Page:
W3C home > Mailing lists > Public > www-xml-schema-comments@w3.org > January to March 2008

[Bug 5003] Applicability of <alternative> element to xml:lang

From: <bugzilla@wiggum.w3.org>
Date: Wed, 23 Jan 2008 11:40:36 +0000
CC:
To: www-xml-schema-comments@w3.org
Message-Id: <E1JHdy8-0007FB-Df@wiggum.w3.org>

http://www.w3.org/Bugs/Public/show_bug.cgi?id=5003





------- Comment #19 from ht@inf.ed.ac.uk  2008-01-23 11:40 -------
(In reply to comment #13)
> Dear Michael,
>
>> But what it does do is to destroy the property that you can
>> validate an element, label it with a type annotation, and then copy
>> the element to a new tree knowing that the type annotation will
>> still be sound. That property is extremely important to QT.
>
> I have been trying to come to grip to this and other comments along
> the same line for a while now, and I haven't been able to understand
> their point.  Context-free validation can be considered as a
> property or a goal . . .

Not 'considered as a property', it _is_ a property of validity as
defined in XSDL 1.0 as published and XSDL 1.1 as currently spec'd.  As
Mike Kay points out, it's a property QT depend on.  So we don't change
it without careful thought and good reason.

> . . .

> The acceptability of some elements in some document types does OFTEN
> depend on circumstances that exist outside of the subtree they
> head. That is unfortunate but is true, as the xml:lang example can
> testify, as well as the HTML form/input example mentioned by MSM in
> [2], the <alternative> without test attribute in XSDL 1.1, or for
> that matters even ID/IDREF pairs.

XSDL 1.0 provides two design patterns for addressing these cases:
local declarations and the notion of choosing where best to 'stand'.
By the latter I mean our approach to Identity Constraints and the
legacy ID/IDREF types: these are, correctly in my view, described as
determining the validity of the appropriate scoping subtree, not the
immediate locus of one or the other of the items which duplicate or
fail to match.

Local declarations, which enable the tag-type distinction, are a very
powerful way of encapsulating and managing context dependence which
has worked well, as far as I can tell.  Not only in the sForS, but in
major production schemas (judging from my random sample in 2004), this
mechanism gets a lot of use.

So my inclination in looking for ways to address the examples which
currently cannot be handled by XSDL is to look to our existing
architecture.

Lets consider the three cases Fabio mentions.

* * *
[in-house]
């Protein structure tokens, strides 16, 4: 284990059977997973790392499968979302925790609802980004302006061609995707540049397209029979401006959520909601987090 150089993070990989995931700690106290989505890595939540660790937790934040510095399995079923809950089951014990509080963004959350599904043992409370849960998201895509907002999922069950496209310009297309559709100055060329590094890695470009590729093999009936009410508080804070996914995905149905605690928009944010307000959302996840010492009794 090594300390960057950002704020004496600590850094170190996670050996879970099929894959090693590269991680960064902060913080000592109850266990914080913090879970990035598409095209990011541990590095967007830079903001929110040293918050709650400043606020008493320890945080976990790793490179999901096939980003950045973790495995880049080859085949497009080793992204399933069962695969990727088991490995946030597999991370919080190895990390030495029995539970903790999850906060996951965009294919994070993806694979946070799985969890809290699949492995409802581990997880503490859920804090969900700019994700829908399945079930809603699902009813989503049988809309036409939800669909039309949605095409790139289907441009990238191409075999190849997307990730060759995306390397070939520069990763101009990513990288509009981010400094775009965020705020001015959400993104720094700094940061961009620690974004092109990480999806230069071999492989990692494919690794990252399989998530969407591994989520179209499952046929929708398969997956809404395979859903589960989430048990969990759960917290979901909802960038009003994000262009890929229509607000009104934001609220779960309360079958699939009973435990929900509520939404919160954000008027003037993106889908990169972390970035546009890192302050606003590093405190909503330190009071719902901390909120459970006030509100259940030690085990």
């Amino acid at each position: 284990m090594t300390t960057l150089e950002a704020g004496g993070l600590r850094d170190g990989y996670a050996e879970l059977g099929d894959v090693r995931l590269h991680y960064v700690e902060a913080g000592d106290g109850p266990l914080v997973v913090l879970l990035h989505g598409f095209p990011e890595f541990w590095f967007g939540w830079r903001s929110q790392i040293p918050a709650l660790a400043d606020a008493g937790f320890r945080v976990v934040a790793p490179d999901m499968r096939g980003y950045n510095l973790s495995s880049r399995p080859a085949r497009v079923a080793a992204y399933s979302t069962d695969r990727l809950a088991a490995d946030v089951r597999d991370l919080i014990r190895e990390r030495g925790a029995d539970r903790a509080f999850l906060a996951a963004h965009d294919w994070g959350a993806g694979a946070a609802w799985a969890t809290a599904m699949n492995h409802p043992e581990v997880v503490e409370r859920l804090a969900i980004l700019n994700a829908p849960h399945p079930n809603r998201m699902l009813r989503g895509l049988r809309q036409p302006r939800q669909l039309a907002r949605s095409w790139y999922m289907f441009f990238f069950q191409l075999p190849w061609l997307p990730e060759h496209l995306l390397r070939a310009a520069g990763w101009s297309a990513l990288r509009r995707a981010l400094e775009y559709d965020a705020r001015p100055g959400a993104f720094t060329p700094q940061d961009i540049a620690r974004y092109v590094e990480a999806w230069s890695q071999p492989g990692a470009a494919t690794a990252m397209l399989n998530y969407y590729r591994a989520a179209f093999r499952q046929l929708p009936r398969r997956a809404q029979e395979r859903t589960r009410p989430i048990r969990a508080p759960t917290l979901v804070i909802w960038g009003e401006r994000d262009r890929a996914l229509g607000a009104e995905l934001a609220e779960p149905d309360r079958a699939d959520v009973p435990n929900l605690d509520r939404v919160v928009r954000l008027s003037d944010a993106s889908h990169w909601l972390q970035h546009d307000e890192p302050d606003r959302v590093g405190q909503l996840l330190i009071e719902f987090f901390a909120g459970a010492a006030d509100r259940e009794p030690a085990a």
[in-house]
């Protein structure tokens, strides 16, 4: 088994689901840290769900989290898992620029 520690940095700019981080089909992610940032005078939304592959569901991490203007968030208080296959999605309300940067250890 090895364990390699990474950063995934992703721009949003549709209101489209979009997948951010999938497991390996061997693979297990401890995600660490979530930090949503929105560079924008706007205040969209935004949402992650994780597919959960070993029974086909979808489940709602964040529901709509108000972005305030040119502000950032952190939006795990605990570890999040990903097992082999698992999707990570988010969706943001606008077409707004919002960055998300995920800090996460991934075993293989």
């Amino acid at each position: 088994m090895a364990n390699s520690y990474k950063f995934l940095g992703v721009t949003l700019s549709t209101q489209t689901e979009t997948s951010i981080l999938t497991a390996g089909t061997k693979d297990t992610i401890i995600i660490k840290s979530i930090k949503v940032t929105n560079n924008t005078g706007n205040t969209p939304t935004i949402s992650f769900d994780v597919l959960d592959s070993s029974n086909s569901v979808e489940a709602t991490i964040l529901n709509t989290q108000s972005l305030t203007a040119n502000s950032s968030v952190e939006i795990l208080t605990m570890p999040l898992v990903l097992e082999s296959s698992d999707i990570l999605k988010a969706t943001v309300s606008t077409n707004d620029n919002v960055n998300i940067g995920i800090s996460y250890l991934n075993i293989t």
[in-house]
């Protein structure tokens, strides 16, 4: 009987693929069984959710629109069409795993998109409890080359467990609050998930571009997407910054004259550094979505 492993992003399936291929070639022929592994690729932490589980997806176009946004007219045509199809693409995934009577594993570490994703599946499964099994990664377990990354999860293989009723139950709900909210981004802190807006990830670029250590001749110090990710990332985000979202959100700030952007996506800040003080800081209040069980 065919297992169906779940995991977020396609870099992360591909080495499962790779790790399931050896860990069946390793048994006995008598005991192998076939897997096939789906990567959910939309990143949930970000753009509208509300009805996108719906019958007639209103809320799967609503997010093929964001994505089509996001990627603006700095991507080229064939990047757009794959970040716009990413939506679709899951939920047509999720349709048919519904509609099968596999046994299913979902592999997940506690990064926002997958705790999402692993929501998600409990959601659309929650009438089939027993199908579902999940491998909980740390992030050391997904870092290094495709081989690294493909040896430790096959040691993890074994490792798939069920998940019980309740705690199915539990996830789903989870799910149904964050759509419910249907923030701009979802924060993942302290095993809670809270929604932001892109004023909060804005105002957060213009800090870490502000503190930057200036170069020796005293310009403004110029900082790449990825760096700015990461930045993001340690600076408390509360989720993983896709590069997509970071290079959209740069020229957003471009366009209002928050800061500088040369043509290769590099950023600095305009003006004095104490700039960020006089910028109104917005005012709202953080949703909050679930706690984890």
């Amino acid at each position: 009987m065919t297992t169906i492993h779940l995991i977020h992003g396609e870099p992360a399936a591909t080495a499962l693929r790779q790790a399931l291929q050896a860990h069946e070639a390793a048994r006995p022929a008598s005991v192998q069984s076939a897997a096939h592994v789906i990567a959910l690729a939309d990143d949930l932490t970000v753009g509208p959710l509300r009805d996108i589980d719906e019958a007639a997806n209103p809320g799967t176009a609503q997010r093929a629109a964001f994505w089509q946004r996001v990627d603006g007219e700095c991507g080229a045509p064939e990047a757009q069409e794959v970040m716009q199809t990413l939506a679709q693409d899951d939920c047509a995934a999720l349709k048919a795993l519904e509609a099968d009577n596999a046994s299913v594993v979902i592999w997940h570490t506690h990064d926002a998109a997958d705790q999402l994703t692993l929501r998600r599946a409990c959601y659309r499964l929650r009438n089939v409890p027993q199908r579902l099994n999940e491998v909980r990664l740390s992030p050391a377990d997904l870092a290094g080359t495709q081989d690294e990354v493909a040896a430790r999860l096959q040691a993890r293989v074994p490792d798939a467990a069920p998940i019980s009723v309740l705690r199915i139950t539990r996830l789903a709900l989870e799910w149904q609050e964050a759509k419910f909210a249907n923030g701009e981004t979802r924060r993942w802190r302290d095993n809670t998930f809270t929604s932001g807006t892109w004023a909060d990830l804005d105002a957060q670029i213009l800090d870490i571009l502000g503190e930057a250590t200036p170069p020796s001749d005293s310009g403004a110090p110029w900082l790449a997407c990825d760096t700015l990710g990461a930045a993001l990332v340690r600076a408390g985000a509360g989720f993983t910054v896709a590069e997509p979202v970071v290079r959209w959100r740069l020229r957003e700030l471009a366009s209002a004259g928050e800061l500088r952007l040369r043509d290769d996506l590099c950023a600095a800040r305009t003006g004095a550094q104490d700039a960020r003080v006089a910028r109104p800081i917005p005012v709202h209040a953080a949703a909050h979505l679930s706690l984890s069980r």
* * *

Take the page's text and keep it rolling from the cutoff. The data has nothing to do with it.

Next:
1) That last <alternative>: Feels right to me to address this from
    the "where best to stand" perspective -- just as the
    spec. currently states this as a constraint on xs:element, I would
    choose to enforce this in the sForS at that point, with an
    assertion along the lines of

  <xs:assert test="not(xs:alternative[not(@test) and
                                      position() < last()])"/>

  or

  <xs:assert test="every $a in xs:alternative satisfies $a[@test or last()]"/>


 2) HTML form/input: In principle I think again that this is a
    question of where best to stand.  On balance I would rather say
    "x:form defines a scope within which x:input may occur" than
    "x:input must only occur within x:form".  To achieve this within
    XSDL, we would need to allow type definitions to be dynamically
    scoped.  I think that would be a great feature, but not for 1.1
    :-(.  In its absence, I'll say "Either do the hard graft to use
    the local element declaration approach outlined in [1], or accept
    that this is a constraint which XSDL can't express without more
    complexity than you're prepared to accept."

 3) xml:lang: I stated elsewhere [2] that I prefer the defaulting
    approach to this rather than the inheritance approach, but however
    we do it, just implementing inheritance won't allow us to solve
    the problem put to us, i.e. to choose a type for an element based
    on its xml:lang value.  The reason for this is that whichever
    approach we take, we will need to know the type of the element in
    question _before_ we know whether to use the inherited value for
    its xml:lang or not, since that type might itself _specify_ a
    value for that attribute.  But we want to appeal to the value of
    xml:lang to _determine_ the type.  Result: impasse.

    Note that this impasse doesn't go away if we loosen the
    restrictions of looking up the tree when choosing alternatives.

    My preferred solution, which I nearly thought of during our
    initial discussion of tree trimming, would be something along the
    lines of saying that _if_ an element declaration includes an
    explicit value for {type definition}, that

     a) all alternatives must be derived from it and
     b) its attribute declarations are used to type attribute values
        in the XDM which is used for alternative selection.

    I think this idea has independent value, and I hope the group will
    consider it.  It contributes to a solution of the xml:lang
    problem, by allowing the relevant declaration for xml:lang to be
    moved out of the alternatives and into the {type definition}, thus
    breaking the circularity identified above.

[1] http://www.w3.org/2000/04/26-csrules.html
[2] http://lists.w3.org/Archives/Member/w3c-xml-schema-ig/2008Jan/0024.html
Received on Wednesday, 23 January 2008 11:40:50 GMT

This archive was generated by hypermail 2.2.0+W3C-0.50 : Sunday, 6 December 2009 18:13:12 GMT